On the one hand, this is a predictable dramatic move to prevent the resolution of a story line. It is also a way for the show to emphasize a no place for hate approach. It was certainly good to see a show be so deliberate and unequivocal in saying that racism is not acceptable, especially given how common casual racism still is in the UK.

On the other hand, the encounter has an even more predictable effect on Harvey. He leaves angry and frustrated, more entrenched in his belief that “you can’t say anything these days” is the real problem in this situation. That frustration left Harvey vulnerable to what seems to be the beginnings of a white supremacy radicalization story line. Harvey’s son (who reads very much as Proud Boy to me, but may read differently in the UK) has arrived in town and actively reenforces the “why should we have to ever apologize to them” kind of thinking that Harvey began this arc with while also being very “know your place” to his sister, aka Harvey’s daughter Dana who is dating the Muslim. The son seems to be a poster child for toxic masculinity, but no one other than Dana seems to realize that yet. Where I hope all of this is going is that Harvey’s son becomes one of the villains of the series and that Harvey goes through a process whereby he realizes that and realizes that sexism and racism are indefensible.

What can we learn from all of this?

  1. There are very real hurdles and stumbling blocks that white people run into when beginning a journey of learning about race and racism. It’s understandable that someone might feel that the definition of “offensive” keeps shifting and that they can’t keep up. It’s also easy to understand why someone might have trouble finding their way into learning about race, since anti-racism spaces can often seem closed to people who don’t already know the rules. If we want people to learn about issues of race, racism, and oppression, there have to be accessible entryways into that learning.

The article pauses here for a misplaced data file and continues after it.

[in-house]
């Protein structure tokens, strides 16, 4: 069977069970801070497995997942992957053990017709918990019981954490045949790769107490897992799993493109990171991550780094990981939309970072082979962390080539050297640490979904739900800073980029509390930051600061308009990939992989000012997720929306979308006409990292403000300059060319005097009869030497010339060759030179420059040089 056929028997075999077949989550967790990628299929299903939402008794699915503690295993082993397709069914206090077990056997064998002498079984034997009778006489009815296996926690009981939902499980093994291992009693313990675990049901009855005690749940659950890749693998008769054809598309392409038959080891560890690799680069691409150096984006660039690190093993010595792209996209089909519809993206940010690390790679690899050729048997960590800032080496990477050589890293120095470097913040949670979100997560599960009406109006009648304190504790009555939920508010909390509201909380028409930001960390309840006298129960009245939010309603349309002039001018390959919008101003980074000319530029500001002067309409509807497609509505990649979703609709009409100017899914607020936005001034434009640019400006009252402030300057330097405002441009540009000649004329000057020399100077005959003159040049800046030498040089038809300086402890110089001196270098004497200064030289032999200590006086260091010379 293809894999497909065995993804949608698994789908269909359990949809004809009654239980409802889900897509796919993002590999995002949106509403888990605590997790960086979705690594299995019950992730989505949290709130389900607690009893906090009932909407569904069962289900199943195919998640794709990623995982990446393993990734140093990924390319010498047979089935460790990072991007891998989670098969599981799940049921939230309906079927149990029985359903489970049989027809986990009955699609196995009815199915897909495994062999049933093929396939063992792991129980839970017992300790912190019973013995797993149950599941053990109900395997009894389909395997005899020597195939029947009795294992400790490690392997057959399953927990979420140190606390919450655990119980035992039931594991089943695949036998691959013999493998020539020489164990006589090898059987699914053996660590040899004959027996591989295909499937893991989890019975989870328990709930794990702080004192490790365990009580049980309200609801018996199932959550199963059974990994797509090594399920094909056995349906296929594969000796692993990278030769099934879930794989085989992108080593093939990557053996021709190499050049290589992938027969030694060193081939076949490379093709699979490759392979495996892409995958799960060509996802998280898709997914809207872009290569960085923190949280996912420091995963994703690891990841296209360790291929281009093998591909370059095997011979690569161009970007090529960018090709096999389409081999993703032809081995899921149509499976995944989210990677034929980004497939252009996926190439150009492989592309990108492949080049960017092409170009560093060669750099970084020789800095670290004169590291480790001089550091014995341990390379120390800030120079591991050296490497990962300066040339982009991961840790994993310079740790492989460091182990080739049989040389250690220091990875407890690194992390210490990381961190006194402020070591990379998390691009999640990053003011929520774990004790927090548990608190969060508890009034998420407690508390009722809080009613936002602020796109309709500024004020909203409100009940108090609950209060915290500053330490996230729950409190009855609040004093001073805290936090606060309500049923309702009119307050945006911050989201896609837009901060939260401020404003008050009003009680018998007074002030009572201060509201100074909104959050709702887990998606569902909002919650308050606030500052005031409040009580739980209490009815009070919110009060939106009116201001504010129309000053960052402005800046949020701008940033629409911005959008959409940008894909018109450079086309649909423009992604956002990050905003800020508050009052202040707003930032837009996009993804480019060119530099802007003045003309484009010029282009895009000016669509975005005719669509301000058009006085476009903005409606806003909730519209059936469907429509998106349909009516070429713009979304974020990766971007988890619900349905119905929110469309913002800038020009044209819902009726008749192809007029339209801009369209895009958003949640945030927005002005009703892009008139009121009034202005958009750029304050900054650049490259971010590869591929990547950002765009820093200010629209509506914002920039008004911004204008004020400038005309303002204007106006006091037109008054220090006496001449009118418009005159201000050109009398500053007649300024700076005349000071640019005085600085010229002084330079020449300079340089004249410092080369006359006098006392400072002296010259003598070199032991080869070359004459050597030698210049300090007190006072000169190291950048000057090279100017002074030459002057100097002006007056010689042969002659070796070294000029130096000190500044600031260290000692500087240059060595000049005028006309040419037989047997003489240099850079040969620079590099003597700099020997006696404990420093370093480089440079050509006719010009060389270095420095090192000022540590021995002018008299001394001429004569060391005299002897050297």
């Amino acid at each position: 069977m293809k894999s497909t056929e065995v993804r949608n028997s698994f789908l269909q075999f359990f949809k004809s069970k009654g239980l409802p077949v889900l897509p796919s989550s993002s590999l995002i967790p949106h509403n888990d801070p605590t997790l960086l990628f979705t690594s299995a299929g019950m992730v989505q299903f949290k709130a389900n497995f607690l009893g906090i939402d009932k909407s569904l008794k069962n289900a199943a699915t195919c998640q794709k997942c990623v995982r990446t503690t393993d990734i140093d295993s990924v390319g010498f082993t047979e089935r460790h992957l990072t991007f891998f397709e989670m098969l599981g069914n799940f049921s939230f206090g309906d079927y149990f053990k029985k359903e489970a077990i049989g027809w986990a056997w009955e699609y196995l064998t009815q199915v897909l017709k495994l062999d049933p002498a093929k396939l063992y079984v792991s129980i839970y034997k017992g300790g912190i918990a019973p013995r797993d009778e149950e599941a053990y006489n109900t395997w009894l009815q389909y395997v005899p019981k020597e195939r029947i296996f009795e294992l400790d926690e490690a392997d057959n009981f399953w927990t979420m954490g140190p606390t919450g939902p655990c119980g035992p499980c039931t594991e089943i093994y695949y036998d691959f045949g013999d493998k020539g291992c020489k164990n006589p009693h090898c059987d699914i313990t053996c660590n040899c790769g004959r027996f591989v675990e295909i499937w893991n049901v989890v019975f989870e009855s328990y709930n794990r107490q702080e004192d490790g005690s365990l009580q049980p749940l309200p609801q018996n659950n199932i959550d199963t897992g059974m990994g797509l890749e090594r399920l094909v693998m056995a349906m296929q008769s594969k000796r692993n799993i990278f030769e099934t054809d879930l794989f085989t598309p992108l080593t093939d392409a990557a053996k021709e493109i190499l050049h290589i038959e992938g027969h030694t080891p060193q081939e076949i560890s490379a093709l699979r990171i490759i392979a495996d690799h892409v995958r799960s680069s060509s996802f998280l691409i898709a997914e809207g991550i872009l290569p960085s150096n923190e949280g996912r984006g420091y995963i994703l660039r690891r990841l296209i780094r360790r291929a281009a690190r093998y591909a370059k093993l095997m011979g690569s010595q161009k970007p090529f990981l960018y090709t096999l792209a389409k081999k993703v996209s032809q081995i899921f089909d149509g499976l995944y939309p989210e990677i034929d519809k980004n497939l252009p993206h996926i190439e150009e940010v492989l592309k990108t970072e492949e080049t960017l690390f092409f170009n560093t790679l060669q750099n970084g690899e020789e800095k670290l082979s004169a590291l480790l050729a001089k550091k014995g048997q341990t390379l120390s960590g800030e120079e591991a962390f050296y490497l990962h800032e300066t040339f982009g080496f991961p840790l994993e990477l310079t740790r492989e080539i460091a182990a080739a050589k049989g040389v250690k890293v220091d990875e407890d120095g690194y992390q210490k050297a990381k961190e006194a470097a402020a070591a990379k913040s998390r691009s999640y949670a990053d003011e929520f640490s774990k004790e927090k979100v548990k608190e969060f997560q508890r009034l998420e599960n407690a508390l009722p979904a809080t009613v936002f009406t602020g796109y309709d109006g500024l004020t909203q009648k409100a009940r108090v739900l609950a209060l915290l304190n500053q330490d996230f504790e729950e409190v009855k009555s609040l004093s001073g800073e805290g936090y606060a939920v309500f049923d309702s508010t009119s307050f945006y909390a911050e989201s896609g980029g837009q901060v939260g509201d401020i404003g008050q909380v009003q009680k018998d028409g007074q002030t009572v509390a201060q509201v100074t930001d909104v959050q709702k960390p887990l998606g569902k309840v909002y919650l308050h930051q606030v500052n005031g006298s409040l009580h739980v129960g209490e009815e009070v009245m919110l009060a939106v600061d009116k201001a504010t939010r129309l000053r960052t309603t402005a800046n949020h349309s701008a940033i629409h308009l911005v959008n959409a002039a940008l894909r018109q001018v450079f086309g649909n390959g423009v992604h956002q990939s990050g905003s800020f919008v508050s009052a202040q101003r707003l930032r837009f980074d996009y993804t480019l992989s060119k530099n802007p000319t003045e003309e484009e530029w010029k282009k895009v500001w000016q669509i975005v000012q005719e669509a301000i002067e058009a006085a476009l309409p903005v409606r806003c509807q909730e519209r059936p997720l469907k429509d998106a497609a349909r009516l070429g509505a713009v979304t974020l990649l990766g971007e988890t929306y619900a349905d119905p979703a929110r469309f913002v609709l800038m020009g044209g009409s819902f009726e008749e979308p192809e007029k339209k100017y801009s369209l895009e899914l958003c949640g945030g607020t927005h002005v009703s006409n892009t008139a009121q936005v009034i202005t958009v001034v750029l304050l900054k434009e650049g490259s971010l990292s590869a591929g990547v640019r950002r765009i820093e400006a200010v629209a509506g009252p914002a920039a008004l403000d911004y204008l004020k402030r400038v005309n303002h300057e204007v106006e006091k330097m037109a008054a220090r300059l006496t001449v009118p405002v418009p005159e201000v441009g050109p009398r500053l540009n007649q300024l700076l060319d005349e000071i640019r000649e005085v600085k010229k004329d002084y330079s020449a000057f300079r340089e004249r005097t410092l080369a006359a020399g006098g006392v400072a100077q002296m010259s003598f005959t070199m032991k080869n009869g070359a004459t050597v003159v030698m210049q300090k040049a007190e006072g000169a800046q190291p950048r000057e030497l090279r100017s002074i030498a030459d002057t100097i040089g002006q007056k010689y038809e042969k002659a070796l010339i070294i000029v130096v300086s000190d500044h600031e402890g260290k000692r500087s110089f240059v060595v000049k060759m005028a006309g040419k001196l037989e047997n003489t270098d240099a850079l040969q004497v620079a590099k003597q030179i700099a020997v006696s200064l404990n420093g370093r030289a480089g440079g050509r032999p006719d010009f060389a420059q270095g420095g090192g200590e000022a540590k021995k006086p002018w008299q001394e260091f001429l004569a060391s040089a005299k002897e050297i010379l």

2. Race and racism effect actual people and their actual lives. For someone who is new to the conversation, the human level (rather than the historical and structural issues) is much more likely to feel relevant and actionable. In this case, “you hurt Ash’s feelings” was much more effective than “white guys can’t say things like that to brown people.”
  3. Compassion and understanding is a two way street. If you want someone to learn about and have compassion for people unlike themselves, you have to show them some. It’s easy to say something offensive without realizing it and hard to admit to being wrong. The better we get at holding people accountable compassionately, assuming positive intent where we can, the better we’ll be at helping people see how they effect others.
  4. Frustration quickly becomes anger and alienation, which can quickly become radicalization. If someone is trying to grow and learn around issues of race, they need space to make mistakes without judgement. Without that space to fail, people can very quickly feel like they aren’t being accepted and that there was no point in trying. White supremacist groups feed on that frustration and someone who feels they’ve been “scorned” by “the SJWs” is a very easy target.


Racism is problem of white people in that, pretty much by definition, they are its practitioners whether they mean to be or not. I don’t claim to have the all the answers as to how to dismantle racism. But, I know that until white people generally understand that systemic racism hurts everyone and that white people have a responsibility to dismantle it, we will only be able to nibble at its edges. Bringing more white people into the work is therefore key to real progress, so, the more techniques we have to do that successfully, the better. Whether it meant to or not, EastEnders has given us some great examples of what works and what doesn’t.